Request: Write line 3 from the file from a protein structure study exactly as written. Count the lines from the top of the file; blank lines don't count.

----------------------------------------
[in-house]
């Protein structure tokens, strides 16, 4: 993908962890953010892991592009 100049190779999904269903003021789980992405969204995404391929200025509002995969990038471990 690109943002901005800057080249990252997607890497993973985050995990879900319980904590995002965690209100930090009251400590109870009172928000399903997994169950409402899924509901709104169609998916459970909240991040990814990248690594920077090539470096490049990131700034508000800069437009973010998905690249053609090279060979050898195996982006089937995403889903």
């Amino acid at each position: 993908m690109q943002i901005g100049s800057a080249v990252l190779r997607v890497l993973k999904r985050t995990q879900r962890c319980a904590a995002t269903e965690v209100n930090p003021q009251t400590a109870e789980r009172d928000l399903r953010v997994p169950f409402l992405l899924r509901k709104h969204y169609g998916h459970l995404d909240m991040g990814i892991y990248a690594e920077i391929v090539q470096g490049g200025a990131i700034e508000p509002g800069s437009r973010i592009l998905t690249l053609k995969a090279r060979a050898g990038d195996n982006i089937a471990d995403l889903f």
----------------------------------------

């Amino acid at each position: 993908m690109q943002i901005g100049s800057a080249v990252l190779r997607v890497l993973k999904r985050t995990q879900r962890c319980a904590a995002t269903e965690v209100n930090p003021q009251t400590a109870e789980r009172d928000l399903r953010v997994p169950f409402l992405l899924r509901k709104h969204y169609g998916h459970l995404d909240m991040g990814i892991y990248a690594e920077i391929v090539q470096g490049g200025a990131i700034e508000p509002g800069s437009r973010i592009l998905t690249l053609k995969a090279r060979a050898g990038d195996n982006i089937a471990d995403l889903f």